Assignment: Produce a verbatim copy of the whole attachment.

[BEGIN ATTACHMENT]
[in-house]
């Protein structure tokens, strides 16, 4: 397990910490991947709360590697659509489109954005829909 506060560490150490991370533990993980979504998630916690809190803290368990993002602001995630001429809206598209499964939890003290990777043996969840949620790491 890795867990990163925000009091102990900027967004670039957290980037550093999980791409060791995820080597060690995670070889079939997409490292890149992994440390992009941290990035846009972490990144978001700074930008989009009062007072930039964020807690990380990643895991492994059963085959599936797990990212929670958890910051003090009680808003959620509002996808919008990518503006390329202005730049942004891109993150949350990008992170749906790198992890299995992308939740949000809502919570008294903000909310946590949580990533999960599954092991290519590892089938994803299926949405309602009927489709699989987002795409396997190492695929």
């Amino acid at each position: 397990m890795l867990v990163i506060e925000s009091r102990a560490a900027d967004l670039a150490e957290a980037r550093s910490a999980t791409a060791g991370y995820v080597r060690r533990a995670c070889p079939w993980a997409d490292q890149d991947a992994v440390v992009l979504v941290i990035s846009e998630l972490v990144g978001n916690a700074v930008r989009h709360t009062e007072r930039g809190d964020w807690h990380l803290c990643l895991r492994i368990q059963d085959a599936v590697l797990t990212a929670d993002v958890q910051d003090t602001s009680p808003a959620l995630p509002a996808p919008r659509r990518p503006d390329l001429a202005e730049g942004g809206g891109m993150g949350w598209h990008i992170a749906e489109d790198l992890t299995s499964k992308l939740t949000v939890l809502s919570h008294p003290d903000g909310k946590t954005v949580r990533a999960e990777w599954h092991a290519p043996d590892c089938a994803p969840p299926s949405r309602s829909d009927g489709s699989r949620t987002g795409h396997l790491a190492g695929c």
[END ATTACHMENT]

[in-house]
């Protein structure tokens, strides 16, 4: 397990910490991947709360590697659509489109954005829909 506060560490150490991370533990993980979504998630916690809190803290368990993002602001995630001429809206598209499964939890003290990777043996969840949620790491 890795867990990163925000009091102990900027967004670039957290980037550093999980791409060791995820080597060690995670070889079939997409490292890149992994440390992009941290990035846009972490990144978001700074930008989009009062007072930039964020807690990380990643895991492994059963085959599936797990990212929670958890910051003090009680808003959620509002996808919008990518503006390329202005730049942004891109993150949350990008992170749906790198992890299995992308939740949000809502919570008294903000909310946590949580990533999960599954092991290519590892089938994803299926949405309602009927489709699989987002795409396997190492695929």
């Amino acid at each position: 397990m890795l867990v990163i506060e925000s009091r102990a560490a900027d967004l670039a150490e957290a980037r550093s910490a999980t791409a060791g991370y995820v080597r060690r533990a995670c070889p079939w993980a997409d490292q890149d991947a992994v440390v992009l979504v941290i990035s846009e998630l972490v990144g978001n916690a700074v930008r989009h709360t009062e007072r930039g809190d964020w807690h990380l803290c990643l895991r492994i368990q059963d085959a599936v590697l797990t990212a929670d993002v958890q910051d003090t602001s009680p808003a959620l995630p509002a996808p919008r659509r990518p503006d390329l001429a202005e730049g942004g809206g891109m993150g949350w598209h990008i992170a749906e489109d790198l992890t299995s499964k992308l939740t949000v939890l809502s919570h008294p003290d903000g909310k946590t954005v949580r990533a999960e990777w599954h092991a290519p043996d590892c089938a994803p969840p299926s949405r309602s829909d009927g489709s699989r949620t987002g795409h396997l790491a190492g695929c």